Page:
High fat diet and leptin promote tumor progression by inducing myeloid-derived suppressor cells
Links to Fileshttps://doi.org/10.1002/JLB.4HI0517-210R
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Type of Work46 pages
Citation of Original PublicationClements, V.K., Long, T., Long, R., Figley, C., Smith, D.M.C., Ostrand-Rosenberg, S., 2018. Frontline Science: High fat diet and leptin promote tumor progression by inducing myeloid-derived suppressor cells. J. Leukoc. Biol. 103:395-407. (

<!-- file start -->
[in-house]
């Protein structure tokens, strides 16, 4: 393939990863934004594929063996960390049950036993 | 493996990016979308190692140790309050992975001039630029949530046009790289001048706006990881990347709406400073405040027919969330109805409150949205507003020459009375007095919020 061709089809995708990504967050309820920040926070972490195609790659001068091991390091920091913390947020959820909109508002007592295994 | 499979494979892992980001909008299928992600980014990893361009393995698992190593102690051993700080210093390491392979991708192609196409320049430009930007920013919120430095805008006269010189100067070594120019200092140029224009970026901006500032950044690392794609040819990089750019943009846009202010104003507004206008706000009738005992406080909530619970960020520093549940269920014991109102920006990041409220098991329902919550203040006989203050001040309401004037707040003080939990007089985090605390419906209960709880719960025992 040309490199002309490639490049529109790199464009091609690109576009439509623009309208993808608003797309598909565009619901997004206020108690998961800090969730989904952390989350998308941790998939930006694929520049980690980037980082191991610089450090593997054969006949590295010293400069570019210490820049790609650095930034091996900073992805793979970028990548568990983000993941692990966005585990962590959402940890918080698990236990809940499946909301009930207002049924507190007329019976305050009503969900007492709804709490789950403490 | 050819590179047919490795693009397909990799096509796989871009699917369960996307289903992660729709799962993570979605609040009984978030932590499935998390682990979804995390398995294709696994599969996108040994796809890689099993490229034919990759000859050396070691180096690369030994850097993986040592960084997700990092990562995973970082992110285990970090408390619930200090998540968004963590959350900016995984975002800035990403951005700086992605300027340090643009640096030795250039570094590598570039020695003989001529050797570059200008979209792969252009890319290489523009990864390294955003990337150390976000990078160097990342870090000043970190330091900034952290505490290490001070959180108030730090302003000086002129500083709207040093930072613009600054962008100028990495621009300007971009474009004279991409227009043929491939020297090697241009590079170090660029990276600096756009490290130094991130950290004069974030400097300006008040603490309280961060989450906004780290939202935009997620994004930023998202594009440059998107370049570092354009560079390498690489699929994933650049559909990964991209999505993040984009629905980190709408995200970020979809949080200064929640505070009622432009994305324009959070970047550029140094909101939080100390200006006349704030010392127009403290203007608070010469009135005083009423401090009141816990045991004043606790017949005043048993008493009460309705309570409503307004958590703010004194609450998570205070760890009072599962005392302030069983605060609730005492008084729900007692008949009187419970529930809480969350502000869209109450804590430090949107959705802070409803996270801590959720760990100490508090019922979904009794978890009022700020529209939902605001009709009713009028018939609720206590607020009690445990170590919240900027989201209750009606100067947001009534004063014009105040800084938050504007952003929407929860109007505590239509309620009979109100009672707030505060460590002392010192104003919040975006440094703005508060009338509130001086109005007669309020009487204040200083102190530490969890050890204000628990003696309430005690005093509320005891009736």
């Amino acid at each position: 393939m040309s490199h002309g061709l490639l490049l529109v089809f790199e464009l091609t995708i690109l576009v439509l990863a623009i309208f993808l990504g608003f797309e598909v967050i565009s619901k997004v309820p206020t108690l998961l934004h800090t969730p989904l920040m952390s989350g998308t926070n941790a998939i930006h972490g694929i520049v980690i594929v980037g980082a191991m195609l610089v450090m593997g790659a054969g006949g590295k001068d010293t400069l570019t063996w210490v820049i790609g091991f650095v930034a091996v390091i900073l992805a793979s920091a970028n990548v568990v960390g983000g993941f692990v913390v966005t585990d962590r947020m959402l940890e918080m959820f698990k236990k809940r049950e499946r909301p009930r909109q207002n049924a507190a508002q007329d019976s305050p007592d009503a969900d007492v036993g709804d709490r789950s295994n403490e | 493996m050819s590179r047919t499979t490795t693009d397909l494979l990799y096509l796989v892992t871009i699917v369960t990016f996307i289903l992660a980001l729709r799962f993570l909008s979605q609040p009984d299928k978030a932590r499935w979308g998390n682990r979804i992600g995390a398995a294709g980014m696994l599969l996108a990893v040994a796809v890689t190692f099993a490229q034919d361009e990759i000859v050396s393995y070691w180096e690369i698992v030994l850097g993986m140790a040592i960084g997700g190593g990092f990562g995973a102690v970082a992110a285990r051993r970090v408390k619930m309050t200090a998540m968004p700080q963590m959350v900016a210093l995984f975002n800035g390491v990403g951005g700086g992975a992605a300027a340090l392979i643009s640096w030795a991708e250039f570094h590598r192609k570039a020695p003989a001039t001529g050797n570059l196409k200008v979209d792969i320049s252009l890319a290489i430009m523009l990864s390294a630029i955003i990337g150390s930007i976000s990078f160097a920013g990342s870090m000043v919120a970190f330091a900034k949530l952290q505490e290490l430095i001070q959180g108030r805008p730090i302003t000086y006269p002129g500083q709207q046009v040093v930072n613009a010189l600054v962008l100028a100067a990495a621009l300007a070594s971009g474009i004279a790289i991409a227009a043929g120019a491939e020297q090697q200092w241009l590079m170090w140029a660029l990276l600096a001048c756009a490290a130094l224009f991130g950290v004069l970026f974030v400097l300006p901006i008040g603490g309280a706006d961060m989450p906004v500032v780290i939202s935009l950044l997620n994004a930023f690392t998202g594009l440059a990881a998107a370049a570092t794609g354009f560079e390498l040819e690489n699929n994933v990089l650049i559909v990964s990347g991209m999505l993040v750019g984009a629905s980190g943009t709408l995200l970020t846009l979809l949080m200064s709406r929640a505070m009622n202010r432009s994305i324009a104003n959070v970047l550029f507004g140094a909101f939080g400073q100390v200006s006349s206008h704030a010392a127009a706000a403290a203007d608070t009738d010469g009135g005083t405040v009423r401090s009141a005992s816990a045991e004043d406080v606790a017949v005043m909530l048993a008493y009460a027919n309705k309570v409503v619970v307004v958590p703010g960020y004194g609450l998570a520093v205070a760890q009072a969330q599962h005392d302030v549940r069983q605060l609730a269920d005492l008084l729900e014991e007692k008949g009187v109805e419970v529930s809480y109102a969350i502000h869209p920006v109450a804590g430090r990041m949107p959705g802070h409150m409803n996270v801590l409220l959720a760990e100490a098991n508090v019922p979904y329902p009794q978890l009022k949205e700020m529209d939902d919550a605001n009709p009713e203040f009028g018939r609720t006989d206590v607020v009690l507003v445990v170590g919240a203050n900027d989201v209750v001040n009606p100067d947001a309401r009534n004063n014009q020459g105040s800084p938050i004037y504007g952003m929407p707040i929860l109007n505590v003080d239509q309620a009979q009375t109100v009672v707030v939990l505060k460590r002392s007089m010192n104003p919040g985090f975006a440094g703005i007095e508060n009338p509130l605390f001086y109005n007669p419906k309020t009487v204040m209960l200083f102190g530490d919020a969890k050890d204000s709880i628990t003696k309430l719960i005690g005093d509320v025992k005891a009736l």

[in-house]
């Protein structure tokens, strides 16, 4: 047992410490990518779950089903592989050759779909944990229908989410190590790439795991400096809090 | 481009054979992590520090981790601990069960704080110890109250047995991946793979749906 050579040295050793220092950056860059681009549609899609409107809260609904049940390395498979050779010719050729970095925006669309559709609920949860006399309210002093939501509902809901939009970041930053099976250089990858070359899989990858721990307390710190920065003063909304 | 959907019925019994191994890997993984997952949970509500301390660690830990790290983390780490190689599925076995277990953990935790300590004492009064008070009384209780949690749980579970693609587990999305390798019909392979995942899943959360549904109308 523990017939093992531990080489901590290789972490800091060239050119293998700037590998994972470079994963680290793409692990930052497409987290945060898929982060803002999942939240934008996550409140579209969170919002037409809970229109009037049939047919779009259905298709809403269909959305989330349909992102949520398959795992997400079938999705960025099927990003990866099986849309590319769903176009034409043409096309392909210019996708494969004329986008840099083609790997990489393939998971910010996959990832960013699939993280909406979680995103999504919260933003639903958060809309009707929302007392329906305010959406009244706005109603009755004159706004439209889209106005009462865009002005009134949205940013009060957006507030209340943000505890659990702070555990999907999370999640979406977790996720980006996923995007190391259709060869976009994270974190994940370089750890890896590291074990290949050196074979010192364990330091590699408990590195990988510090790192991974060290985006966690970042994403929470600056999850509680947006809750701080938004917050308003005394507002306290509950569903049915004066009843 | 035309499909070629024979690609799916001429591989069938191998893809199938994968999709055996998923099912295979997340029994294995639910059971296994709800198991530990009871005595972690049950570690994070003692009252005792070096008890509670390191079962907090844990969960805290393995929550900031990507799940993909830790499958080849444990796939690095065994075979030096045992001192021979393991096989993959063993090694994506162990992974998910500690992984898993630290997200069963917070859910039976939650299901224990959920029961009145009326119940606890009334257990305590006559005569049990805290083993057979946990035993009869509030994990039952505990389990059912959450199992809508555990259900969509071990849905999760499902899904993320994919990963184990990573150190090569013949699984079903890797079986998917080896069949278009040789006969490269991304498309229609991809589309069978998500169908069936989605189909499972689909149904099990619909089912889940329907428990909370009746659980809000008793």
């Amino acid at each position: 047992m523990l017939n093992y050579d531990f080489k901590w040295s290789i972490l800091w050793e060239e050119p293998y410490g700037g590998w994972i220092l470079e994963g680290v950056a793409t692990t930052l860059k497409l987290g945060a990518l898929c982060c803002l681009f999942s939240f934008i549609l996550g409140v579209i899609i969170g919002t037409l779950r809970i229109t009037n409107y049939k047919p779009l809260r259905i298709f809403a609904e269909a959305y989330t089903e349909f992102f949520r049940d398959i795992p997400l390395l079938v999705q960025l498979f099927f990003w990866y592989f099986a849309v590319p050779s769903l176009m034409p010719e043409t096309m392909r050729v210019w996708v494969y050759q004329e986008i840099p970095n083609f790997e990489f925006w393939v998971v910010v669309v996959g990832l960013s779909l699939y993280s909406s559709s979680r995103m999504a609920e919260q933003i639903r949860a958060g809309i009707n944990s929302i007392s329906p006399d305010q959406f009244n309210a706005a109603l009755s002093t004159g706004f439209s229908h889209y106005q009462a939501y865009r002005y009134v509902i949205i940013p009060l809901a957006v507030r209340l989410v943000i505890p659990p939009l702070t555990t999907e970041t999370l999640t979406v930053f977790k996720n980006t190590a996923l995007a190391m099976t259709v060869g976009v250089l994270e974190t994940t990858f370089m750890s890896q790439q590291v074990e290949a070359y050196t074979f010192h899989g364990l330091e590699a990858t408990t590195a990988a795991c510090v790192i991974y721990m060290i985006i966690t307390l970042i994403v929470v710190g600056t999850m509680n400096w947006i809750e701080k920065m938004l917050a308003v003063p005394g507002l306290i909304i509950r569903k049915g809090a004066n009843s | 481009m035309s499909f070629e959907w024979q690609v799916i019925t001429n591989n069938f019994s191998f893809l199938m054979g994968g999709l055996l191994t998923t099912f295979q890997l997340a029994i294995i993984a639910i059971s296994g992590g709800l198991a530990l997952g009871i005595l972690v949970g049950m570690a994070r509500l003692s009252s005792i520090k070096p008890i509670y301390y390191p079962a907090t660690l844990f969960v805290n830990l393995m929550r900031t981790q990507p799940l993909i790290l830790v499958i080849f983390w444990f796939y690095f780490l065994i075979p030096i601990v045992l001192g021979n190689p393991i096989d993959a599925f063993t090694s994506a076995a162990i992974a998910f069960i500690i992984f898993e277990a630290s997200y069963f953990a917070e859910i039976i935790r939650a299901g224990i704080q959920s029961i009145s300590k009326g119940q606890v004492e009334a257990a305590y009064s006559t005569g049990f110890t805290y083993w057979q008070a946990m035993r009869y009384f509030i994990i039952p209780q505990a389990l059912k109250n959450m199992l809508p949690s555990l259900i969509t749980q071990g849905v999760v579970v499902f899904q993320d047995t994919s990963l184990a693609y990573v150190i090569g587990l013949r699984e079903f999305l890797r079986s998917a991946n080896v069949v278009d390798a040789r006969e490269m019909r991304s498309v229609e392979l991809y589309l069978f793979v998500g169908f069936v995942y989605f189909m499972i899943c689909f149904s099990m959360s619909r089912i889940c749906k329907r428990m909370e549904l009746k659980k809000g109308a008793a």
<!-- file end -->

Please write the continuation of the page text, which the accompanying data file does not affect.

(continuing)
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Obesity is a risk factor for cancer incidence and cancer mortality. The association of obesity and cancer is attributed to multiple factors, but the tightest linkage is with the chronic, low‐grade inflammation that accompanies obesity. Myeloid‐derived suppressor cells (MDSC) are known facilitators of cancer progression that act by suppressing the activation and function of tumor‐reactive T cells. Because MDSC quantity and function are driven by chronic inflammation, we hypothesized that MDSC may accumulate in obese individuals and facilitate tumor growth by suppressing antitumor immunity. To test this hypothesis, tumor‐bearing mice on a high fat or low fat diet (HFD or LFD) were assessed for tumor progression and the metabolic dysfunction associated with obesity. HFD enhanced the accumulation of MDSC, and the resulting MDSC had both beneficial and detrimental effects. HFD‐induced MDSC protected mice against diet‐induced metabolic dysfunction and reduced HFD‐associated inflammation, but also increased the accumulation of fat, enhanced tumor progression, and spontaneous metastasis and reduced survival time. HFD‐induced MDSC facilitated tumor growth by limiting the activation of tumor‐reactive CD8+ T cells. Leptin, an adipokine that regulates appetite satiety and is overexpressed in obesity, undergoes crosstalk with MDSC in which leptin drives the accumulation of MDSC while MDSC down‐regulate the production of leptin. Collectively, these studies demonstrate that although MDSC protect against some metabolic dysfunction associated with HFD they enhance tumor growth in HFD mice and that leptin is a key regulator linking HFD, chronic inflammation, immune suppression, and tumor progression.